By Max Mannis
March 14, 2016

The 5th Annual SABR Analytics Conference concluded on Saturday with another fantastic day filled with research presentations, panels, and enough stats to make your head spin.

You may remember that on the first day of the conference, Aaron Boone, Dallas Braden, Eno Sarris, and Mike Ferrin discussed the analytics behind pitching and hitting. On the last day, a panel discussed the analytics behind the other aspect of the on-the-field game: defense. 

The Defensive Metrics Panel was moderated by Ferrin and included ESPN analyst, former pro, and 2007 World Series Champion Alex Cora, Baseball Info Solutions (BIS) owner John Dewan, and Mariners Manager of Baseball Operations Caleb Peiffer. The group discussed a range (pun intended!) of aspects regarding how analytics affect the defensive side of the game. But an area they spent serious time on was how more and more players are beginning to look at their defensive analytics so they can improve more parts of the game.

One specific player discussed was Seattle Mariners catcher Chris Iannetta. When Iannetta was on the Los Angeles Angels of Anaheim, he looked at his pitch framing rank among all MLB catchers and was upset to see that he was in dead last. He approached the team and told them that he wanted to improve this number. "They showed him a lot of video of the players who were the best framers, and worked with the coaching staff, and had him try to emulate some of those guys," Pfeiffer said. "And it worked. He turned from one of the worst framers in the game two years ago to among the top 10 or in that range last year. I think that’s a testament to defensive analytics and what they can do for a player if he actually buys in."

Dewan said that in a fantasy league, he had actually picked Ianetta as his one player who he would get more points for the worse he performed according to analytics. (In other words, if Iannetta's WAR was -22, Dewan would get 22 points). Dewan was shocked to see at the end of the season how much Iannetta had turned his numbers around.

Another point the three panelists discussed was tracking defensive shifts. Teams use shifts in different ways based on the ability of their players. So, the panelists said, they would like to see more analytics geared toward the tactic in the future, however that might be portrayed. 

“Last year, the Rays and Astros had 1,400 shifts each, and they saved, by our Shift Runs Saved calculations, one was 23 runs, the Rays, and the Astros were 20 runs, Dewan said. “And 20 runs is two wins. You’ve got a strategy here of shifting that gets you two wins. The other 28 teams, they averaged about 500 shifts, and they averaged 8 runs [saved]. I’m like, get with the program. Every single way that we’ve ever analyzed this, it’s the more you shift, the better you get, you save more runs.”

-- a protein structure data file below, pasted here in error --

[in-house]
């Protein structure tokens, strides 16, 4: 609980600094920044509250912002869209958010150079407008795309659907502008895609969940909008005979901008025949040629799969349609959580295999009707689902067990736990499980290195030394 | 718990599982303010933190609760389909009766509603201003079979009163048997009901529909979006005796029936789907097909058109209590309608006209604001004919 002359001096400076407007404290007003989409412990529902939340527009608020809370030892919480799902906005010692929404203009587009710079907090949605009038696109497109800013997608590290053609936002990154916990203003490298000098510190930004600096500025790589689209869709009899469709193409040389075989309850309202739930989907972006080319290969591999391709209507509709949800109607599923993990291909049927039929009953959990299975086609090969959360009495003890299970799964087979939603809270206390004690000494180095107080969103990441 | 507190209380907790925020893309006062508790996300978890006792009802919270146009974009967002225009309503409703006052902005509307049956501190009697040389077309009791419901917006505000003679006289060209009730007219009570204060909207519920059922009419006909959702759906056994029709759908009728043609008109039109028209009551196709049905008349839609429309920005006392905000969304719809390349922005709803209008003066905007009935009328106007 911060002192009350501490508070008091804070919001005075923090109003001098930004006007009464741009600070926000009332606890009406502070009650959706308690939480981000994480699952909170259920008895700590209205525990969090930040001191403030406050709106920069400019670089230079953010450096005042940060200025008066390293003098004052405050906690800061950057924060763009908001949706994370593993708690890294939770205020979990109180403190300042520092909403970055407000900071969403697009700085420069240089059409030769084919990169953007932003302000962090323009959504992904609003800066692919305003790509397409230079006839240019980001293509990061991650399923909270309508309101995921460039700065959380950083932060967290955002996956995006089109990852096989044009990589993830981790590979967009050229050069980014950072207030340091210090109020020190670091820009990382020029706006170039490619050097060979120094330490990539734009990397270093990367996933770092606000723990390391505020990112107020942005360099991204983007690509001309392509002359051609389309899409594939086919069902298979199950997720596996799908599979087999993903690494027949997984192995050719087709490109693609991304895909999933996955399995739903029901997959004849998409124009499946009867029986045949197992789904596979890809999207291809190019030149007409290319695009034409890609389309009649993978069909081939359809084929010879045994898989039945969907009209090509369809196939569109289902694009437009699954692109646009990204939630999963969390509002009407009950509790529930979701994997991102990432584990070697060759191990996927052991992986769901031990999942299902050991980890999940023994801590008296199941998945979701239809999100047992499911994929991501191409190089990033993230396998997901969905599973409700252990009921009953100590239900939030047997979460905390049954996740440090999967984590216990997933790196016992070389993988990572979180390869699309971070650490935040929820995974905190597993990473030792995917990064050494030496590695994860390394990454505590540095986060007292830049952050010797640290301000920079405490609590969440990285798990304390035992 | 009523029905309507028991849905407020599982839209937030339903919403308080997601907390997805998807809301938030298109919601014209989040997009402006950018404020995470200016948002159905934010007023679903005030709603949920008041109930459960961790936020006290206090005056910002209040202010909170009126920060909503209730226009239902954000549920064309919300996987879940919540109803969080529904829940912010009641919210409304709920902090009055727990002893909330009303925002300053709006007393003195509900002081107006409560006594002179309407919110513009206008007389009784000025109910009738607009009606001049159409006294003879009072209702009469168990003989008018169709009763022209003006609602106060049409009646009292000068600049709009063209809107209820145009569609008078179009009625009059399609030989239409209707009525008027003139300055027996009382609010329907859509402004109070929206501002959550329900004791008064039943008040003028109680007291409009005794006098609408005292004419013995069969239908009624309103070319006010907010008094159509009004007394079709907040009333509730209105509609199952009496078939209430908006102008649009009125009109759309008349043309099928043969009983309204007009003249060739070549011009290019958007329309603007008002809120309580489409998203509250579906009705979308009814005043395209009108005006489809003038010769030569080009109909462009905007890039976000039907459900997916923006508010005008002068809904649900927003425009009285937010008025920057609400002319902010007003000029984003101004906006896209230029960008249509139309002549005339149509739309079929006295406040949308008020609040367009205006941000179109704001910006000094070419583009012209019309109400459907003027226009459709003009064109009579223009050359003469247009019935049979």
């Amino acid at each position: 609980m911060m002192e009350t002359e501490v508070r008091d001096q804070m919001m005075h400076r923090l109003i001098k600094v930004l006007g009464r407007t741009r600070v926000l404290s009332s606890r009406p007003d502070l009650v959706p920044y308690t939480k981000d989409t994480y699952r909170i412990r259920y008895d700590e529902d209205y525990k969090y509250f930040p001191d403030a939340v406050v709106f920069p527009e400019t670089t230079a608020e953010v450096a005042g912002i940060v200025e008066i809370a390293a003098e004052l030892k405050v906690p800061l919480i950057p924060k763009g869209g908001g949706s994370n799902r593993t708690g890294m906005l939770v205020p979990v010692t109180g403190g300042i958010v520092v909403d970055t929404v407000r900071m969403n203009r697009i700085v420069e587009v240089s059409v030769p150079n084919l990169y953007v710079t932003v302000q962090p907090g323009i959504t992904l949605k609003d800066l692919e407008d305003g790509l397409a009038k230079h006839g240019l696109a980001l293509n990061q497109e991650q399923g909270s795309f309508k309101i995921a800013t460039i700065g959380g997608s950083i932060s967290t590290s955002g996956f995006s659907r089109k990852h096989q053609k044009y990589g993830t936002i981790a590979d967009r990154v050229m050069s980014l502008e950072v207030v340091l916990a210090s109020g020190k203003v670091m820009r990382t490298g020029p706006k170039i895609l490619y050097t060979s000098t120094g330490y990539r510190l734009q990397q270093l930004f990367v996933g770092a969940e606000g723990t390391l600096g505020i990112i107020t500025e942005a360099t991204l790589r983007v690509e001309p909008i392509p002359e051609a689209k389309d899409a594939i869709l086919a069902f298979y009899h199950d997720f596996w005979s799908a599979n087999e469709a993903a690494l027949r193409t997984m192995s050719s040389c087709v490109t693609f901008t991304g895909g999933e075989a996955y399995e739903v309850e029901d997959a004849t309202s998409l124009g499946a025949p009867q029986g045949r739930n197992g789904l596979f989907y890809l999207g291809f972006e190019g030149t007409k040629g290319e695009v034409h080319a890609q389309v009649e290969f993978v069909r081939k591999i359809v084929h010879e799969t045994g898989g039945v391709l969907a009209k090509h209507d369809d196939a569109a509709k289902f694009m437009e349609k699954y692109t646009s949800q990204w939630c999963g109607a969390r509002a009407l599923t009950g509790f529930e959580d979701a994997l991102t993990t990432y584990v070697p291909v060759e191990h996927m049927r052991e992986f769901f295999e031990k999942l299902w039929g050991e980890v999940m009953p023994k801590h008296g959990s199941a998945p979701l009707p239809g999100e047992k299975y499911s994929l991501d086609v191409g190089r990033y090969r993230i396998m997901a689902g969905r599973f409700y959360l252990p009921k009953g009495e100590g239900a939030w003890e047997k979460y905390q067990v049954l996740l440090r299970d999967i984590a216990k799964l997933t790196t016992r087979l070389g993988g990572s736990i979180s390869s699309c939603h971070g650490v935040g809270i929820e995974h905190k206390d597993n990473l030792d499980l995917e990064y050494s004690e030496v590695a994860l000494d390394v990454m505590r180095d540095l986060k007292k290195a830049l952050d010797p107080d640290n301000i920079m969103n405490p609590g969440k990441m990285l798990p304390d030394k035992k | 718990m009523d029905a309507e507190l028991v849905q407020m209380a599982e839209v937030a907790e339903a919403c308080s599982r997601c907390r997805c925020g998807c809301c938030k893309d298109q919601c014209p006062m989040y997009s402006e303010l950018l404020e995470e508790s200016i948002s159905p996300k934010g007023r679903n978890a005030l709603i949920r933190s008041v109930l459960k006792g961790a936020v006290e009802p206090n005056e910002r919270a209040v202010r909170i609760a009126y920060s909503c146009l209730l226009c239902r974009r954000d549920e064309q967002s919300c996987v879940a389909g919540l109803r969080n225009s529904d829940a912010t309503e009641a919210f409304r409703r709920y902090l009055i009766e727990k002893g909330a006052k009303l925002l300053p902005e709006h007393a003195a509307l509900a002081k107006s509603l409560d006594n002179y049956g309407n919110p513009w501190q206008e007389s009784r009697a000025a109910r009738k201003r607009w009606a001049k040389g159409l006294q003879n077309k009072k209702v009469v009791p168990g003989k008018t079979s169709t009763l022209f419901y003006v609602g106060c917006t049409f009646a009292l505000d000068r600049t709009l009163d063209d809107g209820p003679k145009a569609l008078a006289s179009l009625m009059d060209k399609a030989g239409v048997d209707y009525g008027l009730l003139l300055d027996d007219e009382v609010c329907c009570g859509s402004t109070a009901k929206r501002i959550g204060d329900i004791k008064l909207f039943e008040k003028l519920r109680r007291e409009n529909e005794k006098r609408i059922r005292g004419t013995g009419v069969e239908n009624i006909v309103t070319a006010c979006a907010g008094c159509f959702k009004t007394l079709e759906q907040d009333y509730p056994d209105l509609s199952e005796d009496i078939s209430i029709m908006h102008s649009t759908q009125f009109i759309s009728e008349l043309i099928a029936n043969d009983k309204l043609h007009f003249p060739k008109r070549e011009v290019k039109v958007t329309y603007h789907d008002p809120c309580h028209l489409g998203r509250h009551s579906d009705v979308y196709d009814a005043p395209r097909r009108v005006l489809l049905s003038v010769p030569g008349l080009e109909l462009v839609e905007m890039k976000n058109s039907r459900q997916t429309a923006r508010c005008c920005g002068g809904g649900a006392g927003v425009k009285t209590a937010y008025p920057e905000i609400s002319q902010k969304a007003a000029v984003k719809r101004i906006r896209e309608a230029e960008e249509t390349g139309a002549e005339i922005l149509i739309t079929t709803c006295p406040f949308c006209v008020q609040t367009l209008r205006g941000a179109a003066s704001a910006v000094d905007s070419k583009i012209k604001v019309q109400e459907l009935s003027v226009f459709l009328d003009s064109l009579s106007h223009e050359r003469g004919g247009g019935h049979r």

The Defensive Metrics Panel was great, providing a lot of food for thought. But it was just one highlight of the last day of the conference:

- A panel moderated by Dan Migala of PCG/SportsDesk Media featuring the Diamondbacks' John Fisher and the Padres' Ryan Gustafson: These three discussed how big data and analytics are impacting baseball's business operations. They also taught the crowd different terms that those who work in business operations consider their vernacular, much like how many of those in attendance consider WAR, BABIP, and wOBA part of their vocabulary.

- Another panel on business operations moderated by SABR President Vince Gennaro featuring the Padres' Nick Ennis, the Orioles' Sarah Gelles, and the Giants' Yeshayah Goldfarb: They discussed how they assist the general manager in signings, and the difference between having a homegrown team vs. a team built off of free agent signings and trades. 

The 2016 SABR Analytics Conference was a lot of fun — and a huge success. I can’t wait to see what’s in store for the 2017 event, which will take place in Phoenix March 9-11.

Max Mannis is a special correspondent for and a member of SABR.

Photos: SABR

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